There's nothing casual about Mr. Hinderaker's tone. He thinks we're at war. You, clearly, don't. You want Hoyle's rules for people who don't know the meaning of the term. Why? You seem to think that if America heavies up on these killers, we will lose our souls. Hogwash. We didn't lose our souls fighting the Germans and Japanese, and that war closes the book on brutality.
    Individual rights may be innate, but said rights exist only in a social context (i.e. there are no rights in a society of one; a man living alone on Mars can do anything he wants), and in that context, rights are bordered by obligations, that is, if you put a bomb on a school bus, or knock down a building, with people in it, you could well be sacrificing your rights. You know, lex talionis. When silly Brian Williams asked Michael Hayden how he would have felt if members of his family were to be subjected to harsh interrogation methods, what did Clayton say? He said his concern or outrage would be somewhat "muted" if his family members had just killed 3,000 citizens. Try looking at this matter from that point of view for a change.
    Lastly, in war time, we are under no obligation to do anything more than treat prisoners in accordance with the Geneva Convention. But--big but coming, Coyote--none of the "so-called" terrorists have signed any such accord, or agree in any way with it. Technically, Coyote, we don't have to do anything other than put a bullet in their head, which from the point of view of the victim, is probably better than having it sawed off with a knife. We should certainly give them a choice, though.
    Consider this: in 13 years, 39 prisoners (or so is the claim in your quote; I can't vouch for the number) were subjected to harsh treatment. You see this as a pact with the devil. I don't, not at all. Of course, this is subjective. I'm sure you've seen the front page panic attack in the Times on the assertion that there are 270,000,000 kilograms of plastic in the ocean. Wow. That's huge! Not so fast: how big is the ocean?
    Sorry to be a pest on this topic. You're a smart guy, and your blog, and the observations contained therein, usually make my day.

  3. Matthew Slyfield:

    Nothing said on this matter by anyone with current or prior ties to the CIA should be believed.

  4. EricP:

    It is old news in so far that it revealed nothing we didn't already know and had already been reported on. It was a rehash of information that we had already known for years. Aside from rehashing to get press headlines in media supportive of the president, it contained no recommendations for changes or anything else that might actually be useful. It was a political document and nothing more.

    As for the rest of your post, I'm sympathetic but not sold on extending natural rights to the entire world and especially to groups that actively reject them. Doing so is great in theory but I'm not sure the practical implications would actually end is a positive result.

  5. Nehemiah:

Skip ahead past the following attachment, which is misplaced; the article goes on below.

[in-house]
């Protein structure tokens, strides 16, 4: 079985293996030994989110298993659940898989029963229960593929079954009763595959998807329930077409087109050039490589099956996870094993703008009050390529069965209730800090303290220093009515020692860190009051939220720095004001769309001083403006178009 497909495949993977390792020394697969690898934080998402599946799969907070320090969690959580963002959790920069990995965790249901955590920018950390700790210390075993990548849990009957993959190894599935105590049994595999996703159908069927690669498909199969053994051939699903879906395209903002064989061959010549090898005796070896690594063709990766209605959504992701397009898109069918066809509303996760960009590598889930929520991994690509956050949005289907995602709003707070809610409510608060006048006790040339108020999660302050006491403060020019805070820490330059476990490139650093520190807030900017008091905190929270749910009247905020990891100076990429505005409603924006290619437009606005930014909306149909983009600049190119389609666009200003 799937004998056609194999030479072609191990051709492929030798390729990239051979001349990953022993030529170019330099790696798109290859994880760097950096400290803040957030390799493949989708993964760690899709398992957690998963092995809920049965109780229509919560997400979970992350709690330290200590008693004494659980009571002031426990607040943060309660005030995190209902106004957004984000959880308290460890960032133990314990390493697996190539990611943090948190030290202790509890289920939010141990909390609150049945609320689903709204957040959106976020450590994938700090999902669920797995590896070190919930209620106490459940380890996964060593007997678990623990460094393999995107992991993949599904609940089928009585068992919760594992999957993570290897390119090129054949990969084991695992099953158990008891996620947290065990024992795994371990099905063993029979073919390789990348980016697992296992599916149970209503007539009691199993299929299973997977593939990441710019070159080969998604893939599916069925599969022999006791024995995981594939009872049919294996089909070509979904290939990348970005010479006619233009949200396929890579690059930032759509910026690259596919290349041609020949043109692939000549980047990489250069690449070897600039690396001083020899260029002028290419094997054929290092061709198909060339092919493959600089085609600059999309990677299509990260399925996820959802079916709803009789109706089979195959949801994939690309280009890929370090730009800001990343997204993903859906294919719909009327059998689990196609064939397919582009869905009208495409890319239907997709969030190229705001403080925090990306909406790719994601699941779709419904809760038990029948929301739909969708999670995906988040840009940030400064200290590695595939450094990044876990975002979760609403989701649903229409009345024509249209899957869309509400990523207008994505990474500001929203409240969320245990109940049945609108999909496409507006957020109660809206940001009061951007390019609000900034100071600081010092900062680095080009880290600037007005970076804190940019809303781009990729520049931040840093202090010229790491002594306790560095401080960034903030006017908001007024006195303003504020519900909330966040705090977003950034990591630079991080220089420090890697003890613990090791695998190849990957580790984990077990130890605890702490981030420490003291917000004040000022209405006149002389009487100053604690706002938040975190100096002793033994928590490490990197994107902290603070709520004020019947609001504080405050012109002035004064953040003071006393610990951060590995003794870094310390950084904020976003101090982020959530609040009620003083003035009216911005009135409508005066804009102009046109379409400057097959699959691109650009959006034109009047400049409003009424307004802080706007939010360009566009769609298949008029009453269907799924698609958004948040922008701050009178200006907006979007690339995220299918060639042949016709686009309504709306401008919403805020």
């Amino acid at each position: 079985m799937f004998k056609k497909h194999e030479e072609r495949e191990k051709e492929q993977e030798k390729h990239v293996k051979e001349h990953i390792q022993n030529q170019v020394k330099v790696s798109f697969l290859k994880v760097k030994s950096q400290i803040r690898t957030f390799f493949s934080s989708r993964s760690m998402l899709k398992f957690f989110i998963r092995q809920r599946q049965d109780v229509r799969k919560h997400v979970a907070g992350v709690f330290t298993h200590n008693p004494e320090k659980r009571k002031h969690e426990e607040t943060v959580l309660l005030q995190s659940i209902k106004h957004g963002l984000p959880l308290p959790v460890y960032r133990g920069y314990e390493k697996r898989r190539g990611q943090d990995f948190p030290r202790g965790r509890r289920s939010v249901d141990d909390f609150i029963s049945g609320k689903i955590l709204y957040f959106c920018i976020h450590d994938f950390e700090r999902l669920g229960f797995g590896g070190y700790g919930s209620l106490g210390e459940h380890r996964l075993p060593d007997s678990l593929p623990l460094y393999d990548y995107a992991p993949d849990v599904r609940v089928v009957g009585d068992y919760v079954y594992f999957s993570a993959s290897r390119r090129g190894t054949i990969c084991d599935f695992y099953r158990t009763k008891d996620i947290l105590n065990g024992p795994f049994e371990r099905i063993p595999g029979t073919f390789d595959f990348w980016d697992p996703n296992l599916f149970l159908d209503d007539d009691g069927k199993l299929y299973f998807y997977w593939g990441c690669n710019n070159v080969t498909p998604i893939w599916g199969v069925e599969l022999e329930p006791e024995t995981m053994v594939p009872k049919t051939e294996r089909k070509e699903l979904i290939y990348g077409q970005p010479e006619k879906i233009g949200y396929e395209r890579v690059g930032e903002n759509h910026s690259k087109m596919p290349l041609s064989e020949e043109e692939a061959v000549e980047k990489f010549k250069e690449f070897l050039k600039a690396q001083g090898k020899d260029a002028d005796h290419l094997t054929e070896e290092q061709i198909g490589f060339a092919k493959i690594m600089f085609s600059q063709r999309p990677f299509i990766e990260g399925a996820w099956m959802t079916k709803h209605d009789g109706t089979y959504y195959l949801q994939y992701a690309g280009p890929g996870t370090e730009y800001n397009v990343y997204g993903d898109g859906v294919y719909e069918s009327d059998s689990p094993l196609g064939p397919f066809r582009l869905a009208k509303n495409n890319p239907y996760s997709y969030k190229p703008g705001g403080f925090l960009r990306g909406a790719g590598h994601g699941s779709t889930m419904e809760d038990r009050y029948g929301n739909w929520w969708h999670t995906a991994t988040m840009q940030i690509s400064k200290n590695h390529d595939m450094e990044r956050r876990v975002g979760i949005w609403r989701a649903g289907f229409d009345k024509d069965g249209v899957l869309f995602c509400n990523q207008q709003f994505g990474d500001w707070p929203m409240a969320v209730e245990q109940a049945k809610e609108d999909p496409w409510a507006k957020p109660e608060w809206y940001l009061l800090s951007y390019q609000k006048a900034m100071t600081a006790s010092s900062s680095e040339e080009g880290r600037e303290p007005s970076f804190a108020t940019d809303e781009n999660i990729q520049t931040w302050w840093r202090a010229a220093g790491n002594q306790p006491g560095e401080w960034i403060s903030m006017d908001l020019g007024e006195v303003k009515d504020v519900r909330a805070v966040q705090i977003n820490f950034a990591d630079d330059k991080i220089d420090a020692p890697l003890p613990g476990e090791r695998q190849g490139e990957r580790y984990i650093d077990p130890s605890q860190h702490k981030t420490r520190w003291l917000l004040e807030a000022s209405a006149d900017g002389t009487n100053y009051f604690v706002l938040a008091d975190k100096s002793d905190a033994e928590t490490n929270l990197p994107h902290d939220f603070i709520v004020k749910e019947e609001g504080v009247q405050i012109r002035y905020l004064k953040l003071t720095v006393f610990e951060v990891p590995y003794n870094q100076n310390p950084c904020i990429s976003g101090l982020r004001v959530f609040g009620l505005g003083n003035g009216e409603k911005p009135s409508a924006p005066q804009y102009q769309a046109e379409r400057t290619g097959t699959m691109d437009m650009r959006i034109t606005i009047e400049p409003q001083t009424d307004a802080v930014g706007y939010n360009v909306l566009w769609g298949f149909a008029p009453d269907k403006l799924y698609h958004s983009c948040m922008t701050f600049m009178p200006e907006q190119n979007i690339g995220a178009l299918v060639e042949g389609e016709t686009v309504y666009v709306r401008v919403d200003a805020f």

Yeah, and what's up with including testimony from doctors when reporting on healthcare? Why would anyone want to talk to the folks who actually in the know? You can take off the tin foil hat now. The Senate Democrats have your back.

  6. Matthew Slyfield:

    Doctors don't lie as part of the normal course of their jobs, people who work for covert government agencies do. People who are current or former employees of the CIA are professional liars.

  7. mlhouse:

    It was old news because all of theses details were already investigated.

  8. skhpcola:

    Doctors kill over 100k Americans a year via mistakes and misdeeds. You think that they are honest about those deaths? But. hey, don't let reality intrude into your America-bashing fantasy.

  9. skhpcola:

    Warren squees at anything that makes the US look's a character flaw of leftists like him. He seems to be veering into "all politics, all the time" on this blog, probably because he's still aching with butt-hurt over his precious D-bags losing the Senate.

  10. stanbrown:

    Because 1) it's not torture. 2) everything already known 3) extremely distorted report

    Warren's love for bashing conservatives seems to interfere with his discernment.

  11. mesocyclone:

    I disagree. Warren is led astray by the inherent flaws in the utopian Libertarian ideology, not leftism. I have also seen no evidence that he dislikes the US or wants to make it look bad - quite the contrary.

  12. skhpcola:

    I may have been fooled by his reverence of policies that would explicitly harm the US, such as his advocacy of open borders, and his gleeful and perpetual condemnation of right-wingers. His admiration of idiotic leftist pap written by trash like Kevin Dumb and Paul Krugman isn't a mystery, if you accept that Warren is a Liberaltarian.

  13. mesocyclone:

    Warren is a thoughtful Libertarian and is clearly well intentioned. I just happen to think he is very wrong on a couple of issues, especially immigration. He's right on a whole bunch of others.

    His stance on enhanced interrogation is not one I could condemn, even though I disagree with it. The subject is inherently controversial, and it is very hard to draw clean lines.

  14. Titan28:

    Well said, Mesocyclone.